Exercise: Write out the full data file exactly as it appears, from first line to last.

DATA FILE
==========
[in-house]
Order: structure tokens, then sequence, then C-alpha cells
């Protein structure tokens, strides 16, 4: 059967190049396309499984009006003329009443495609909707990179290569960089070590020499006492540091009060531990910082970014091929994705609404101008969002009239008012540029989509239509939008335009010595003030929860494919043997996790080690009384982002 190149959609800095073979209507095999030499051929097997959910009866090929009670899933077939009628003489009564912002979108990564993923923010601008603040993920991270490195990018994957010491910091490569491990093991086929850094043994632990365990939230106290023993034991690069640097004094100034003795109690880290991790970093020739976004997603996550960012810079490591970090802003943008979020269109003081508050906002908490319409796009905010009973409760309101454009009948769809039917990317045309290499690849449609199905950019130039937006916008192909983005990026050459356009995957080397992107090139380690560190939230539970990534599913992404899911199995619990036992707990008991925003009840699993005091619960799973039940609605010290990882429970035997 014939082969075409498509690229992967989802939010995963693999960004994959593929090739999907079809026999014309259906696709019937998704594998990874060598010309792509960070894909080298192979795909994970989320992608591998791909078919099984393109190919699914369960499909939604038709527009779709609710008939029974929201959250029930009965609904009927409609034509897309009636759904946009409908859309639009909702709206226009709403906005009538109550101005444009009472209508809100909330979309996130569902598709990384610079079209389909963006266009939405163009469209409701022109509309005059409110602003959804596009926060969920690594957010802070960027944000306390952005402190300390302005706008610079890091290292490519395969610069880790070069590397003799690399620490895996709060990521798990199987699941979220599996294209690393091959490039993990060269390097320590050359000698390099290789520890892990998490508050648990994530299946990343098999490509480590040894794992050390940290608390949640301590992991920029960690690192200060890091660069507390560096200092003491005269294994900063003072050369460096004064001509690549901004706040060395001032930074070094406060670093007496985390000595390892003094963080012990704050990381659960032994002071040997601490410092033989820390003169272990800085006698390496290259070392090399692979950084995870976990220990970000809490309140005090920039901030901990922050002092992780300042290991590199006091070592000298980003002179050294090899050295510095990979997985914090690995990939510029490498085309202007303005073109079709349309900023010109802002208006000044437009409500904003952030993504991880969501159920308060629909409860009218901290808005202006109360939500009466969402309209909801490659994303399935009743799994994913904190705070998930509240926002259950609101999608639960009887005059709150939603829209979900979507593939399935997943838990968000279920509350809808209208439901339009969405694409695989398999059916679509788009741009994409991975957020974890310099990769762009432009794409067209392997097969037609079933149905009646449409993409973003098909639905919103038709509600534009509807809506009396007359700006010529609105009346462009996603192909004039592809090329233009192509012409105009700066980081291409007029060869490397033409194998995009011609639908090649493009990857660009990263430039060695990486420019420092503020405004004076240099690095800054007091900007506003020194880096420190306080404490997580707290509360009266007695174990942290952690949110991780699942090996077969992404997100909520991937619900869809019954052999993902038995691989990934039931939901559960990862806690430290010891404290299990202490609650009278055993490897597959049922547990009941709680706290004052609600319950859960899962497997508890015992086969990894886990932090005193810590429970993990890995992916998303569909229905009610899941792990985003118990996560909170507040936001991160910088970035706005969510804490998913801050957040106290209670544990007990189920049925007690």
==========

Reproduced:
[in-house]
Order: structure tokens, then sequence, then C-alpha cells
């Protein structure tokens, strides 16, 4: 059967190049396309499984009006003329009443495609909707990179290569960089070590020499006492540091009060531990910082970014091929994705609404101008969002009239008012540029989509239509939008335009010595003030929860494919043997996790080690009384982002 190149959609800095073979209507095999030499051929097997959910009866090929009670899933077939009628003489009564912002979108990564993923923010601008603040993920991270490195990018994957010491910091490569491990093991086929850094043994632990365990939230106290023993034991690069640097004094100034003795109690880290991790970093020739976004997603996550960012810079490591970090802003943008979020269109003081508050906002908490319409796009905010009973409760309101454009009948769809039917990317045309290499690849449609199905950019130039937006916008192909983005990026050459356009995957080397992107090139380690560190939230539970990534599913992404899911199995619990036992707990008991925003009840699993005091619960799973039940609605010290990882429970035997 014939082969075409498509690229992967989802939010995963693999960004994959593929090739999907079809026999014309259906696709019937998704594998990874060598010309792509960070894909080298192979795909994970989320992608591998791909078919099984393109190919699914369960499909939604038709527009779709609710008939029974929201959250029930009965609904009927409609034509897309009636759904946009409908859309639009909702709206226009709403906005009538109550101005444009009472209508809100909330979309996130569902598709990384610079079209389909963006266009939405163009469209409701022109509309005059409110602003959804596009926060969920690594957010802070960027944000306390952005402190300390302005706008610079890091290292490519395969610069880790070069590397003799690399620490895996709060990521798990199987699941979220599996294209690393091959490039993990060269390097320590050359000698390099290789520890892990998490508050648990994530299946990343098999490509480590040894794992050390940290608390949640301590992991920029960690690192200060890091660069507390560096200092003491005269294994900063003072050369460096004064001509690549901004706040060395001032930074070094406060670093007496985390000595390892003094963080012990704050990381659960032994002071040997601490410092033989820390003169272990800085006698390496290259070392090399692979950084995870976990220990970000809490309140005090920039901030901990922050002092992780300042290991590199006091070592000298980003002179050294090899050295510095990979997985914090690995990939510029490498085309202007303005073109079709349309900023010109802002208006000044437009409500904003952030993504991880969501159920308060629909409860009218901290808005202006109360939500009466969402309209909801490659994303399935009743799994994913904190705070998930509240926002259950609101999608639960009887005059709150939603829209979900979507593939399935997943838990968000279920509350809808209208439901339009969405694409695989398999059916679509788009741009994409991975957020974890310099990769762009432009794409067209392997097969037609079933149905009646449409993409973003098909639905919103038709509600534009509807809506009396007359700006010529609105009346462009996603192909004039592809090329233009192509012409105009700066980081291409007029060869490397033409194998995009011609639908090649493009990857660009990263430039060695990486420019420092503020405004004076240099690095800054007091900007506003020194880096420190306080404490997580707290509360009266007695174990942290952690949110991780699942090996077969992404997100909520991937619900869809019954052999993902038995691989990934039931939901559960990862806690430290010891404290299990202490609650009278055993490897597959049922547990009941709680706290004052609600319950859960899962497997508890015992086969990894886990932090005193810590429970993990890995992916998303569909229905009610899941792990985003118990996560909170507040936001991160910088970035706005969510804490998913801050957040106290209670544990007990189920049925007690």